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NFT - what is it and what is it for?

NFT is a digital key based on blockchain technology. NFT cannot be deleted or replaced with another token because each token is unique and tied to a specific object. With NFT, you can sell and buy any digital object, such as music, images, 3D models, texts, games, etc. Ownership is registered on the blockchain and it is impossible to change the owner's information, so even if you keep NFT, the original authorship will be preserved. 

How does NFT work?

NFT works based on a blockchain. 

Blockchain works as follows: a user makes a transaction by purchasing a digital object. A new block is created on the network to represent this transaction. The other blocks then check the authenticity of the transfer and if no problems are found, the transaction is confirmed and the user receives his purchase. The transaction ends up at the end of the block chain, which is verified by experienced users. 

Thanks to NFT anyone can secure his or her ownership of a particular digital property. All media files and other objects will be added to the gallery, after which they need to come up with a name and description. Once all the procedures are completed, a unique token will be created and the author will have it at their disposal. 

That all sounds great, and NFTs may seem like a modern and relevant money tool, but it's not all that simple. Non-fungible tokens have the following problems:


It takes a really large amount of electricity to produce each NTF token. Blockchain servers as well as computers work around the clock, consuming a lot of electricity, which affects the approach of global warming as the amount of hydrocarbon residue increases.

And this problem is really topical - many famous artists and crypto-enthusiasts even declared that they will not sell their NFTs until the environmental issue is solved once and for all.

The vast majority of NFTs are associated with Bitcoin, whose servers consume more energy in a year than the whole of Iceland. And even though some NFTs correlate with less energy-intensive systems like Ethereum, they still consume a lot of resources, which is bad for the environment. 


After the first sale of NFTs, many artists began to be actively hacked. The publicly available pictures were assigned NFTs and sold, and the profit went to the scammers. An entire community was even created on Reddit, where artists talked about cyber-attacks, shared information about hackers and called for blocking anyone who appropriated a token for their work.

Fuzzy legal concepts

Because the NFT market, despite its astounding popularity at the moment, is still in an active stage of development, the legal framework is also constantly and actively evolving - most countries do not yet have laws regarding NFT, so many people do not understand what guarantees they will have once they purchase these digital images, or what they can even do with them. The problems associated with the definition of intellectual property are particularly acute.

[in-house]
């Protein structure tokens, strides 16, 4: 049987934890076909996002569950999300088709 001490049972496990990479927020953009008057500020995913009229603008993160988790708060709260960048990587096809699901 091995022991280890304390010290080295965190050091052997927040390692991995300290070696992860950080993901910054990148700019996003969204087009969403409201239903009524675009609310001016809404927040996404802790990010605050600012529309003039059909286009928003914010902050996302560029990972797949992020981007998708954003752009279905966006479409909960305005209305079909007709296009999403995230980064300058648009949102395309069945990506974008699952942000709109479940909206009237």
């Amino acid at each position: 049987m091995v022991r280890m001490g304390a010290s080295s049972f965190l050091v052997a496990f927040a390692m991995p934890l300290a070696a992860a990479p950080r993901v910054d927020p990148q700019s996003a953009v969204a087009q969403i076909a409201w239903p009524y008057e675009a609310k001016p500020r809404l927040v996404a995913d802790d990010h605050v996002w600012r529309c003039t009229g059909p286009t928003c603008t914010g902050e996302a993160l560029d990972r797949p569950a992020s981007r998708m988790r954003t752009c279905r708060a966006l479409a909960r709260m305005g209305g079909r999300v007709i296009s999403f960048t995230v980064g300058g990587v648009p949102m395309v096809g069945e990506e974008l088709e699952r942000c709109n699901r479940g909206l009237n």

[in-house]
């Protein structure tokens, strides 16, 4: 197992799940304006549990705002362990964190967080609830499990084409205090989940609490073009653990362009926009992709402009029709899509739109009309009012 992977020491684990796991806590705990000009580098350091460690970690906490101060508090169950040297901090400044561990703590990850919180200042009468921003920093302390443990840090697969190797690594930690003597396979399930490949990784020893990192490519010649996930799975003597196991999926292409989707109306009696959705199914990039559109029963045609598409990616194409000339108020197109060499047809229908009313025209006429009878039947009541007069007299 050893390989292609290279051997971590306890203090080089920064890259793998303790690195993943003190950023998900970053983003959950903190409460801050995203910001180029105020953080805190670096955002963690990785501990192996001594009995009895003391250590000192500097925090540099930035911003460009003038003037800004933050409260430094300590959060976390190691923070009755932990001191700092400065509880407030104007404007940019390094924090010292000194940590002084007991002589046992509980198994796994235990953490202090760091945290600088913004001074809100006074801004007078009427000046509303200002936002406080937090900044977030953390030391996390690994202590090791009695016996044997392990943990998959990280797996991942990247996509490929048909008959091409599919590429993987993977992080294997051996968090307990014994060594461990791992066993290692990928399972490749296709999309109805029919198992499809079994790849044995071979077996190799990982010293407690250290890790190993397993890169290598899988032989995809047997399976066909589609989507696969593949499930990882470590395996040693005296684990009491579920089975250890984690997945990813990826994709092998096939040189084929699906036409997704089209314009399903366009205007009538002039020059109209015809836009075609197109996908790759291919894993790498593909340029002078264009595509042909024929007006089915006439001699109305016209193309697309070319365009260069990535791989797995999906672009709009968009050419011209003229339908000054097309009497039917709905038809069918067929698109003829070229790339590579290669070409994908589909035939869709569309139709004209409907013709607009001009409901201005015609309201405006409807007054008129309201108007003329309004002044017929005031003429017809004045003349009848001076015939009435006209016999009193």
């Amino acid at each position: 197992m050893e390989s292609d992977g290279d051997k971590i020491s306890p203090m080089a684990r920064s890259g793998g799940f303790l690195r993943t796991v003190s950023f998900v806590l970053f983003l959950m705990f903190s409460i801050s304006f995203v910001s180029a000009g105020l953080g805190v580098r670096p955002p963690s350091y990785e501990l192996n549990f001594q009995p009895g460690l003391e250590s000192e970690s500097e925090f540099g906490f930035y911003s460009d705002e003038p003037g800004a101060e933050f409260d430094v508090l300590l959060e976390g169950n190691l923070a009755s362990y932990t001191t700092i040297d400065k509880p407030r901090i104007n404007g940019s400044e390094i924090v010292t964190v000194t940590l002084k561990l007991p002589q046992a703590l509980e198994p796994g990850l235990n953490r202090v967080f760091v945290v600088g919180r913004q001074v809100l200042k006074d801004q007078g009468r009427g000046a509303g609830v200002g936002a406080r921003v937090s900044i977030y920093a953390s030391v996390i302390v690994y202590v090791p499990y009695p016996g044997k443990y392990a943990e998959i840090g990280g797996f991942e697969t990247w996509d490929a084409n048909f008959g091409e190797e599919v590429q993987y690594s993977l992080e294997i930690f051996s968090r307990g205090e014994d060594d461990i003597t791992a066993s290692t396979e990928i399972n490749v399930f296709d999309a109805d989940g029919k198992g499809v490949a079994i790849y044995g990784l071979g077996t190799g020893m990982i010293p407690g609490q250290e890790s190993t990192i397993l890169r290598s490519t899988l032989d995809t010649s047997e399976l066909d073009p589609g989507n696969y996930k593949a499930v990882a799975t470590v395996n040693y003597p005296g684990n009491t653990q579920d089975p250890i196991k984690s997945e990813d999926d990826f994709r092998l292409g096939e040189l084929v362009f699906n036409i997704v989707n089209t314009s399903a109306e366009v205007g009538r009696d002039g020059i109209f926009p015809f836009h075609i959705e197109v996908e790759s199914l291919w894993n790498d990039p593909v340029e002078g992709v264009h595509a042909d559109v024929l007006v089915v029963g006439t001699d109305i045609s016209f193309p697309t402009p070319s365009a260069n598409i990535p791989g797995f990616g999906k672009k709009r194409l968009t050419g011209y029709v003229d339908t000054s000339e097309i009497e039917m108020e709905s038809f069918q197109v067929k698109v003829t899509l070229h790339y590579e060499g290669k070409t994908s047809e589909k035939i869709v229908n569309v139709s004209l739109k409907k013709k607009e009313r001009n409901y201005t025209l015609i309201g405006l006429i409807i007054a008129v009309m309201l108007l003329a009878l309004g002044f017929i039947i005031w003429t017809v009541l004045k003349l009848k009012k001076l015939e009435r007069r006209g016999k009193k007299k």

How did NFTs evolve?

The NFT phenomenon didn't come about now, as you might think with the widespread boom. The first NFTs appeared quite a long time ago - about 10 years ago. The first such tokens are considered to be colored coins. They were bitcoin elements with additional characteristics set by their creator. These colored coins could become anything from a coupon to a full-fledged currency. But the problem with developing colored coins was that these uses only had value if everyone involved in the transaction agreed to them. 

As for more specific examples of NFT, we can think of May 3, 2014, for example, when artist Kevin McCoy created the first completely unique token called Quantum. It was a digital image of a pulsating octagon. In 2021, it was sold at an auction at Sotheby's for $1.4 million, its value is now close to $7 million. 

In the same year, Robert Dermody, Adam Krellenstein and Evan Wagner founded Counterparty, a peer-to-peer financial platform that had a distributed, open-source Internet protocol based on blockchain technology. Counterparty had a decentralized exchange, its own XCP token and allowed the creation of unique assets. In 2015, in cooperation with the creators of the game Spells of Genesis, BitCrystals token was launched, which was used as game currency. In 2016, the platform signed an agreement with the popular game Force of Will, which had never worked with blockchain and cryptocurrencies before.

And if NFT used to be a fairly localized niche that was largely reserved for games or cryptocurrency enthusiasts, times are changing. This digital art is inevitably moving into our everyday lives. Perhaps one of the most serious paradigms came on Valentine's Day 2018, when Irish photographer Kevin Abosch auctioned off an NTF called Forever Rose. It was then purchased by 10 people, each paying $100,000. Many artists, looking at this situation, also began to try to realize themselves in the NFT-sphere, investing a lot of effort and time into it.

Of course, NFT is not only about drawings. These coins very often appear in the Ethereum-based decentralized virtual reality platform. The first was Decentraland, whose players can explore the game world and find all sorts of things that will belong to them legally, and which can be traded, receiving both in-game items and real money.

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